Snakes on a plane are spreading, driving native birds to extinction

27 Sep 2018

A brown tree snake. Image: Firepac/Shutterstock

Snakes on a plane wasn’t just a concept for a movie – it is a deadly reality whereby native bird species are being driven to extinction.

As the Japanese knotweed and the noble false widow spider have shown in Ireland, an invasive species finding itself in unfamiliar lands can cause devastation in its new home.

Now, the scale of destruction left by one of the world’s greatest invasive species – a type of cat-eyed snake called the brown tree snake – has been analysed in great detail on the island of Guam.

In a paper published to the Journal of Molecular Evolution, a team of researchers from the University of Queensland found that the snake has devastated the native bird population on the Pacific after hitchhiking on board an aircraft decades ago. This invasion first began back in World War II when these planes began carrying troops to the island from Australia, unknowingly with some brown tree snake passengers on board.

“The snakes’ impact was so devastating, it now ranks among the worst pests of all time,” said associate professor Bryan Fry of the research team.

An orange and blue Guam kingfisher perched on a branch.

The Guam kingfisher, also known as the Micronesian kingfisher, is an endangered species from the island of Guam. Image: Michael Fitzsimmons/Shutterstock

How the snake spread

Since its first introduction, Guam’s native bird population has plummeted from multiple native species to just three.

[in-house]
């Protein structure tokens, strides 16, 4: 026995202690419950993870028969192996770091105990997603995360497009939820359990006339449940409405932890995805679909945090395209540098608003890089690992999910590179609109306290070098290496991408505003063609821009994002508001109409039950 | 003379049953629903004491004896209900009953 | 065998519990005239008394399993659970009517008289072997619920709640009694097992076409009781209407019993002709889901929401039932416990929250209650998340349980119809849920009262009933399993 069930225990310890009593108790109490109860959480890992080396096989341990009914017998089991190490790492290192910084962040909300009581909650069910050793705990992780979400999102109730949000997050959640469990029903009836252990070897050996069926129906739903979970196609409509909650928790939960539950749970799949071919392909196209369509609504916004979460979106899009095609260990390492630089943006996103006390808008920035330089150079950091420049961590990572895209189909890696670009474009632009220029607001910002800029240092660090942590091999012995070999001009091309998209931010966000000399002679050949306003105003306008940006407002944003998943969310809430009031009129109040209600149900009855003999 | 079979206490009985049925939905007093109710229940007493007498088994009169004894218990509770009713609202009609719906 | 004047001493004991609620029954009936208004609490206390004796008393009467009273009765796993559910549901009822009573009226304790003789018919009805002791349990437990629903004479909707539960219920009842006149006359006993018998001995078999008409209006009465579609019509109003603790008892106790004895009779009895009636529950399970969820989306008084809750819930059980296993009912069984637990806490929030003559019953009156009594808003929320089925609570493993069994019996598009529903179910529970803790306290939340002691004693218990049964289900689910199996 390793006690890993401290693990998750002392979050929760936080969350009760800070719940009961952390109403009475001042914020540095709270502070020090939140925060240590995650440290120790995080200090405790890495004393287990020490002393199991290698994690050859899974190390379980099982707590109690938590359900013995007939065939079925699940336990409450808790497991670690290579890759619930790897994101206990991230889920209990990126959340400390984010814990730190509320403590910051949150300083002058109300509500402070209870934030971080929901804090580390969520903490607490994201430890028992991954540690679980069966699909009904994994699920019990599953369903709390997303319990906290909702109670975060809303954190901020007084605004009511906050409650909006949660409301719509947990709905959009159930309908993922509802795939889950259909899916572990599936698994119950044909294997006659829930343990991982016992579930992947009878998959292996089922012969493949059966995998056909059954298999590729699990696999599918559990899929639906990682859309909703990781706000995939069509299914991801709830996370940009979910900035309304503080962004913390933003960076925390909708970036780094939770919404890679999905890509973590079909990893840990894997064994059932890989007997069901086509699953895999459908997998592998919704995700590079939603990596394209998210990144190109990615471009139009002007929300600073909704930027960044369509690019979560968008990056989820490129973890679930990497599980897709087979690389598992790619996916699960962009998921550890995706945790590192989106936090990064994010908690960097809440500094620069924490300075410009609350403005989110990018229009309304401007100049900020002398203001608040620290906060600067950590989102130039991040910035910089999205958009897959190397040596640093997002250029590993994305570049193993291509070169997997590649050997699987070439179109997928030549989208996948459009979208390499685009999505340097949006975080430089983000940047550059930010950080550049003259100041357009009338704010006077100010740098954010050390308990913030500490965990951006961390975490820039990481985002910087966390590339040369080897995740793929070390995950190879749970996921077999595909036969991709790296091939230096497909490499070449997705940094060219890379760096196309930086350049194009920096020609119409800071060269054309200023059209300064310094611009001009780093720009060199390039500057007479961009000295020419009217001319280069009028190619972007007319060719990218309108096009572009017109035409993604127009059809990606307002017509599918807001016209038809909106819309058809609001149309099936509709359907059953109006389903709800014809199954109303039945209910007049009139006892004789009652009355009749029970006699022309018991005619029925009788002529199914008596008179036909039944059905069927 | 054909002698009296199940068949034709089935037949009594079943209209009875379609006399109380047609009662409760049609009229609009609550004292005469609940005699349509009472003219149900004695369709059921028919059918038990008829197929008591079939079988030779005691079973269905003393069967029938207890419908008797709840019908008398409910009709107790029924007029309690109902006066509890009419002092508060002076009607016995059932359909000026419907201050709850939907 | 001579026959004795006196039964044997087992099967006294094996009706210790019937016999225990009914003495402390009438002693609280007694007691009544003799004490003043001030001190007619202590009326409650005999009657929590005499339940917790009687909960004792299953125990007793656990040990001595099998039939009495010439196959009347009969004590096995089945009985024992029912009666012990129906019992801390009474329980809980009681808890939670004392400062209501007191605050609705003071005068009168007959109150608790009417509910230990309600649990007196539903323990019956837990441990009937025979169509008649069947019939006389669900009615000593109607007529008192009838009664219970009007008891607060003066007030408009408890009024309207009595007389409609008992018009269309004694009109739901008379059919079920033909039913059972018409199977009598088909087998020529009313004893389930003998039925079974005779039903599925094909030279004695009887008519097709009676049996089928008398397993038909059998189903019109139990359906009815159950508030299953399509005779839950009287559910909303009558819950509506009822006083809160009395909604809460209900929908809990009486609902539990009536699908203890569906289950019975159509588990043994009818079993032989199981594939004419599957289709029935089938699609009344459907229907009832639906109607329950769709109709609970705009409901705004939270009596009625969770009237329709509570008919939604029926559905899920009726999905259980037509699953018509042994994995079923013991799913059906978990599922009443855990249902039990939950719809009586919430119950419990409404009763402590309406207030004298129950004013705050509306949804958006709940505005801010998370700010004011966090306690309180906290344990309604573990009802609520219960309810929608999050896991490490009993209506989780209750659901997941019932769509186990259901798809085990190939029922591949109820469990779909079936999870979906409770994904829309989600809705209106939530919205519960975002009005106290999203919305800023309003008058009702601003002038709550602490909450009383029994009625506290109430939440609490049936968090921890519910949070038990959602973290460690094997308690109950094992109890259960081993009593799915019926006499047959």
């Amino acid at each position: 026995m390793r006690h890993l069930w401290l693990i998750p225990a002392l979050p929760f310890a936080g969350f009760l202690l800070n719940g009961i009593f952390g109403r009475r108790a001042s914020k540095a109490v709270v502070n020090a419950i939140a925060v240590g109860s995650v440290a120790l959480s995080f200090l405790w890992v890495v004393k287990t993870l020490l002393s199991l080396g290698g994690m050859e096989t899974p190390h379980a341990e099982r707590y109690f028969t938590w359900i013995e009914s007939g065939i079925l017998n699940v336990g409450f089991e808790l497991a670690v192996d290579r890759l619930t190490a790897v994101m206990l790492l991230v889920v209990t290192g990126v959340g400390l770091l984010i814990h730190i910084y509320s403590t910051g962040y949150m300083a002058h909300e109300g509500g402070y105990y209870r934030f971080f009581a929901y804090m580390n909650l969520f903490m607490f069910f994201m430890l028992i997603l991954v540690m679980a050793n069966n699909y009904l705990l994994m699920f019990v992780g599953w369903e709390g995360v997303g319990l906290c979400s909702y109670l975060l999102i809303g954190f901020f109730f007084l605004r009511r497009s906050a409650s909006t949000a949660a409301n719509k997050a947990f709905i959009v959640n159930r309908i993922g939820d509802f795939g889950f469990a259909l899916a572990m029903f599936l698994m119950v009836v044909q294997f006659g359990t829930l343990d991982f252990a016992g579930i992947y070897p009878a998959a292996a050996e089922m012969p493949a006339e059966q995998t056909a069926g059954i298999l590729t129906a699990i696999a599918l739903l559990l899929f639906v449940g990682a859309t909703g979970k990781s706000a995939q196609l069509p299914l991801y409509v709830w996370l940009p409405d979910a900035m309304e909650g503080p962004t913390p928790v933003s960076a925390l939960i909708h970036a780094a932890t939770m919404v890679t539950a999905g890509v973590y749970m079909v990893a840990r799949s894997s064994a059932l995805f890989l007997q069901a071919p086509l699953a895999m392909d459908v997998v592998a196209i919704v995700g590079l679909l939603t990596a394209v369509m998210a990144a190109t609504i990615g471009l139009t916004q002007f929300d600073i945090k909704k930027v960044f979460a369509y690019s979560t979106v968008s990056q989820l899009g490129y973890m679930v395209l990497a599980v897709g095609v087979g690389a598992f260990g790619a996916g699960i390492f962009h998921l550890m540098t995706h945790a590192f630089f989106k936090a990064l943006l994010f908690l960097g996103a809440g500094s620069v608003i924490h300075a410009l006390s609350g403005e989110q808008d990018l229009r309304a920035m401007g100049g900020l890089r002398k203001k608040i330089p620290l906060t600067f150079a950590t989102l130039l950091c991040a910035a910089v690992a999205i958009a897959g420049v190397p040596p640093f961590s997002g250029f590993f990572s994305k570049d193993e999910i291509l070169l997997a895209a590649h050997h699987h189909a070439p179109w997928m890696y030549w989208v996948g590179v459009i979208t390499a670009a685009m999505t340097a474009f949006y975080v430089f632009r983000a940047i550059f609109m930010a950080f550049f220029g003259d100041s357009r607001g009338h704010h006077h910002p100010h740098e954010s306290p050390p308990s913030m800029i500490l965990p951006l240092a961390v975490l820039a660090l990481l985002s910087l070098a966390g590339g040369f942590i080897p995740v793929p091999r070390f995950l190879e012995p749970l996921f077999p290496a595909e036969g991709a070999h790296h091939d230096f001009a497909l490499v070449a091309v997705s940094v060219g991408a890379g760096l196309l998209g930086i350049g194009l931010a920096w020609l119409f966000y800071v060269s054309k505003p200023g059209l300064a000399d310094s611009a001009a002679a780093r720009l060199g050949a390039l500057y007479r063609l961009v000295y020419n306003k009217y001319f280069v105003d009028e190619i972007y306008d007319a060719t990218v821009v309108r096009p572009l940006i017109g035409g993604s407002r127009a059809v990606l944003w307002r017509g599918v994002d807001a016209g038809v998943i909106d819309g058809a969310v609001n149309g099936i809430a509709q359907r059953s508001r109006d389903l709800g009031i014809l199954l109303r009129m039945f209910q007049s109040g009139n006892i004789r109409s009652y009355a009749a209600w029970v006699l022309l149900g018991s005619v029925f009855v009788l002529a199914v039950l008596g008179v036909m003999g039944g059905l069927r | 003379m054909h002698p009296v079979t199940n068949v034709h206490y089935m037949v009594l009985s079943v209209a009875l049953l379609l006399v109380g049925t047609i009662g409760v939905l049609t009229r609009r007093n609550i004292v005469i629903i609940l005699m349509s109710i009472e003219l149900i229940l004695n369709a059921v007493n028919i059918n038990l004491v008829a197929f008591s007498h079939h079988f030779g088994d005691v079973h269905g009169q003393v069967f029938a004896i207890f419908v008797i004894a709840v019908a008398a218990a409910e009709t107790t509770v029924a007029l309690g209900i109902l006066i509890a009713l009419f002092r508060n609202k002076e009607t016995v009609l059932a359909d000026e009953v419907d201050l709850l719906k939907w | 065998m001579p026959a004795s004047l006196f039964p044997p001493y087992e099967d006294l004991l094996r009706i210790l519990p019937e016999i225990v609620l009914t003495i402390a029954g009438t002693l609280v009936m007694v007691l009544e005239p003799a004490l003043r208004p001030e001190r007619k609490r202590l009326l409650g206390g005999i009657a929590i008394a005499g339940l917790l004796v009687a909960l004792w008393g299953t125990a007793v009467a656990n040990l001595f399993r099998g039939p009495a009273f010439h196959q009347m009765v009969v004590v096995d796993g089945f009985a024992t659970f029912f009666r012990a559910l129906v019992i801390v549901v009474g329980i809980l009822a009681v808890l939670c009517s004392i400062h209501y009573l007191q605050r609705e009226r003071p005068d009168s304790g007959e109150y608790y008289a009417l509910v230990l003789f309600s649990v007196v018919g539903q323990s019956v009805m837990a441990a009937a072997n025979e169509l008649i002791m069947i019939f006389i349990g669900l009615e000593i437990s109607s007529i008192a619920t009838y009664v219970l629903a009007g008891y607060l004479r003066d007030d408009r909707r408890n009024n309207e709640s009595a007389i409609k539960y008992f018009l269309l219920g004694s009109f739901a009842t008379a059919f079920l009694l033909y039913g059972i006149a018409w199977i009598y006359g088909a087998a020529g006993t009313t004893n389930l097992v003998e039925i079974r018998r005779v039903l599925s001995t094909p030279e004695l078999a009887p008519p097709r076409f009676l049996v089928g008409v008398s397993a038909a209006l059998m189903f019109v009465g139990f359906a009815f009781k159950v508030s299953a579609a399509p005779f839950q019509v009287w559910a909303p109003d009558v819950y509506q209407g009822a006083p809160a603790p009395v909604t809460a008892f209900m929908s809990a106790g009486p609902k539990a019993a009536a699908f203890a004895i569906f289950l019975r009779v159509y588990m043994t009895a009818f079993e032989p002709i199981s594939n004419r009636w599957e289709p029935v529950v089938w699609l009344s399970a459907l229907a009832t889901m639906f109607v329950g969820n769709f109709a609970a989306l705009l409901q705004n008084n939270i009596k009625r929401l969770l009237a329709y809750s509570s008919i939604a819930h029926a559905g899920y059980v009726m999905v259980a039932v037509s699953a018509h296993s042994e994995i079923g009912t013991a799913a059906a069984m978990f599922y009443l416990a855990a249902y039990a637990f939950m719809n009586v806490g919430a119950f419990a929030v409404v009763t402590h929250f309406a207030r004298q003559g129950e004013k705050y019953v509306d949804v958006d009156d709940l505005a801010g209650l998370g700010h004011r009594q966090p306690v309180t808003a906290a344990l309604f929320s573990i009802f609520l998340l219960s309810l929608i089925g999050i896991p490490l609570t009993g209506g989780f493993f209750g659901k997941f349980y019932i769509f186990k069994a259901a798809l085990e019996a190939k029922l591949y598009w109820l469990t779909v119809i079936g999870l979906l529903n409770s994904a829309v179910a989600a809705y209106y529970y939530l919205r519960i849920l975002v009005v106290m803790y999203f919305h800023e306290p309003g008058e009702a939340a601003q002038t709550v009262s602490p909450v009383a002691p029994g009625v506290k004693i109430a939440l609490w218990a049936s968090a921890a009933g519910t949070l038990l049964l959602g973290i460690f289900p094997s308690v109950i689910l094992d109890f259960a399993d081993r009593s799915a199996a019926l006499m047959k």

Despite the snake’s bite being non-toxic to humans, the venom is 100 times more toxic for birds. “It contains a toxin that’s made up of two smaller toxins joined together, a feature that was believed to be unique to brown tree snakes,” Fry added. “[This] research has revealed that this is not the case and that any cat-eyed snakes belonging to the genus Boiga would have caused similar devastation.”

Cat-eyed snakes first evolved in Africa before spreading across the Indian subcontinent and travelling southward through south-east Asia and then Australia. The researchers believe this rapid spread was bolstered by the power of the snake toxin on non-mammal species.

Rather than being a problem of the past, the researchers fear that little is being done to ensure the snake’s presence is not spread even further. “The US government is still flying military planes from Guam to Hawaii, and the snakes continue to hitchhike,” Fry said.

“They’re regularly intercepted in the Hawaii airports so, if these direct flights are allowed to continue, it’s only a matter of time until they get to Hawaii and wipe out the birds like they did on Guam.”

With a differing view, a spokesperson for the Hawaii Department of Agriculture offered a statement in response to the latest research. “The last live brown tree snake found in Hawaii was in 1994, almost 25 years ago. Although the threat is very real, there is no evidence that brown tree snakes are currently hitchhiking to Hawaii on aeroplanes and the statement that it is a regular occurrence is false.

“The Hawaii Department of Agriculture, US Department of Agriculture – Wildlife Services, the territory of Guam, the US Department of Defense and the US Geological Survey have been working jointly for decades to prevent the transport of brown tree snakes to Hawaii in a multilevel biosecurity programme, which has been highly successful.

“Hawaii does not have any known established snake populations and it is a priority to keep snakes out of the state. Hawaii has the highest number of endangered species and snakes pose a serious threat to this unique ecosystem.”

Updated, 9.09am, 1 October 2018: This article was updated to include a statement from the Hawaii Department of Agriculture.

Colm Gorey was a senior journalist with Silicon Republic